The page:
Region home pages or any home page that has a photo in the top right corner should have straight edges and square corners. Project pages and other photos online should have straight edges and square corners .
Important Image Notes
If you make changes to a graphic that you have already turned into a GIF or JPEG, start over with your original image file, which might be a Photoshop file, for example. Don't make a change to the GIF or JPEG and then compress it again. The quality of the image degrades each time you do this.
Also, when turning an image into a Web graphic – the image should be in RGB or Grayscale. In Photoshop, change this using the Image pull-down menu and choose IMAGE, MODE, RGB Color.
Do not use Clip Art
Clip art refers to any prepackaged artwork, graphic images, and other designs in digital form. Clip art cheapens our brand by making us look unprofessional. This standard applies to Web pages, PowerPoint and print publications.
If you need help with graphics, please contact Steve Riddle in the WSDOT Graphics Communication Office (360) 705-7421.
Photos With Graphic Enhancements
Need an arrow, circle or other graphic added to your photograph to highlight a specific part of your photo? If so, let us help. Please send your original photo, with a description of what you are trying to highlight, to WebHelp .
Image Size Requirements
The size of a graphic includes two factors - the "weight" in bytes and the size in pixels.
The required sizes are:
No larger than 150 pixel width (185 pixels for project pages)
Less than 10 KB
No larger than 510 pixel width
(No more than 3 or 4 per page)
All images need to be optimized before being placed in the Resource Manager and inserted into the page.
Resizing images is not as easy as dragging the corner in to reduce the pixel size - it still weighs the same in bytes.
Use an image editor such as PhotoShop. If your office doesn't have access to a photo editor software or staff able to optimize photos, contact WSDOT WebHelp and we can optimize them for you.
Types of images
Ideal for photos.
Color photographs, complex images, images that contain smooth gradients and subtle color variations, and images requiring more than 256 colors, use the JPEG format. These are files with the .jpg file extension.
How to optimize a JPEG for the Web:
- Open image editing software.
- View at magnification to see entire image.
- Crop out any parts of image not needed. Set to 100% magnification.
- Check image size by going to Image > Image Size.
- Files should be no larger than 510 pixels wide for larger images and 200-250 pixels wide for smaller images.
- Go to File > Save for Web.
Preview:Choose 2-Up or 4-Up
Click on preview windows – experiment with quality settings
(note: usually 35 good setting).
- Click on Optimized and leave Progressive box unchecked.
- Take note of file size (30-40k for 510 pixel images, under 15k for 200-250 pixel images).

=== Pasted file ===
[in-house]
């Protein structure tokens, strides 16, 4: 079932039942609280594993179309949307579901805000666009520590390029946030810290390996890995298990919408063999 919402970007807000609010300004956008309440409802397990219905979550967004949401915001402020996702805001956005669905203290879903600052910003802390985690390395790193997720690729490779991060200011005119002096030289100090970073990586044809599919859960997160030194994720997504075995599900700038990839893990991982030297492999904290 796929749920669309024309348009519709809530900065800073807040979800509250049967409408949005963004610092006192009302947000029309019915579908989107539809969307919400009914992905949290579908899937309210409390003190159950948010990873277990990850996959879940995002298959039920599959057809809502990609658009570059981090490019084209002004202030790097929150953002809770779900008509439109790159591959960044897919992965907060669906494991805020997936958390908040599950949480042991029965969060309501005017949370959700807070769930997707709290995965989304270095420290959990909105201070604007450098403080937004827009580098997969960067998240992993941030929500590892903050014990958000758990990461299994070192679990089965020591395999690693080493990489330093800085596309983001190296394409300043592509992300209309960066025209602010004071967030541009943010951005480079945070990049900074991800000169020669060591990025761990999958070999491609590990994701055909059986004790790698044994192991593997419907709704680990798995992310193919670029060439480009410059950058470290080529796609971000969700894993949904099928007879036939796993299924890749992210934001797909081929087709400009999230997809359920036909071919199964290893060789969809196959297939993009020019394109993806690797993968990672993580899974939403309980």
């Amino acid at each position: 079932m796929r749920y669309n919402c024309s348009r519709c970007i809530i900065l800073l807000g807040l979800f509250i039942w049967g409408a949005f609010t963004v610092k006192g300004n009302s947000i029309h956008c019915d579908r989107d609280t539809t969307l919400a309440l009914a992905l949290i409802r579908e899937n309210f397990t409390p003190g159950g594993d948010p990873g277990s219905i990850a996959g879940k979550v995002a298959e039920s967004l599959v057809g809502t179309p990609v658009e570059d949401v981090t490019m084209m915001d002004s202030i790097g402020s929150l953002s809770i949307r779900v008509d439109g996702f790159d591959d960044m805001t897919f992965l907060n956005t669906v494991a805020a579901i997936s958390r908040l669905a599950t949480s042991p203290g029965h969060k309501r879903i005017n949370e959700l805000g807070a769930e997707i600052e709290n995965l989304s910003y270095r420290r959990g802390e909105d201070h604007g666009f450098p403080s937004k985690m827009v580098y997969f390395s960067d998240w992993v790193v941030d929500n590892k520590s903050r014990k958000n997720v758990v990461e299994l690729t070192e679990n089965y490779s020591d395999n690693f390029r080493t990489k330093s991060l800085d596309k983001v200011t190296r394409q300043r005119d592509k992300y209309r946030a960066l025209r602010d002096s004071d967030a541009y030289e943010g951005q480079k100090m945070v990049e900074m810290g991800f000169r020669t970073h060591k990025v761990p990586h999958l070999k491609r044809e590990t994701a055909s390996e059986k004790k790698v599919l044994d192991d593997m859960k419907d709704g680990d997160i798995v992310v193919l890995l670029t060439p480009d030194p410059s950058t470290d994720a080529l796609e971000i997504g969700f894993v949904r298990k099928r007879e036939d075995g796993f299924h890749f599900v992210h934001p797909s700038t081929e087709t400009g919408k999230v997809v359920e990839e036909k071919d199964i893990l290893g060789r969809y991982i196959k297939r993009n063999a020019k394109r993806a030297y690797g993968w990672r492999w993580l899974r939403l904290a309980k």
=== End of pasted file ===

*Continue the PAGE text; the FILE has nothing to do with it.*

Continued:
- Click OK.
Ideal for maps, logos and headers.
GIF is the standard format for compressing images with flat color and crisp detail, such as line art, logos, simple cartoons, or images combined with text. The GIF format will preserve the sharp lines of shapes and text. Graphics that you create in a vector drawing program such as Freehand or Illustrator should be saved in the GIF format. These are files with the .gif extension.
Do not use
Animated GIFs, clip art or stock photos.
How to optimize a GIF for the Web:
- Open File in PhotoShop.
- Select File > Save For Web.
Settings – should be set to:
Select Number of Colors
Lock in each color that must be preserved. Select the eyedropper at the far upper left, click on the color in your image that you want to lock in, and you will notice a small white square appear in the color cube for that color in the Color Table. Then at the bottom of the color table, click on the "lock" icon to lock in that color. You can do this for each color you want to preserve.
- Click OK.
- Your image is optimized and ready to be added to your resource manager.
Different Palettes that can be used in Save for Web Dialog Box
The Adaptive palette is used most frequently since it will let you reduce the number of colors to 32 or fewer. It yields more detail overall throughout the color spectrum. This palette adapts to the colors in the image. It picks the most frequently occurring colors in the image for the Color Lookup Table.
Favors broad areas of colors and the preservation of Web colors.
Perceptual: Gives priority to colors for which the human eye has greater sensitivity.
Web: Equates to saving your image in the worst possible color mode just to be sure it will look good on 256-color monitors.
Dithering takes two colors from your color table and calculates a missing intermediate color. An example would be the spray of pixels you see making up a gradient or blend. There are several styles to choose from. Besides diffusion, noise dither is also a good choice. The advantage of diffusion is you set the amount of dithering using the slider. Since reducing colors is the key to smaller file size, reduce number of colors just before you see major drop in quality, then use the dithering slider to improve how the image looks as your keep an eye on file size. Dithering increases file size but also improves image quality. You can counteract this file increase using Lossy slider.
Uses patterns of color and stores them in a compression table. The Lossy slider setting determines how much you want to reuse those patterns. The result is better image compression.
Now that they are optimized for the web, you can add the images to your page.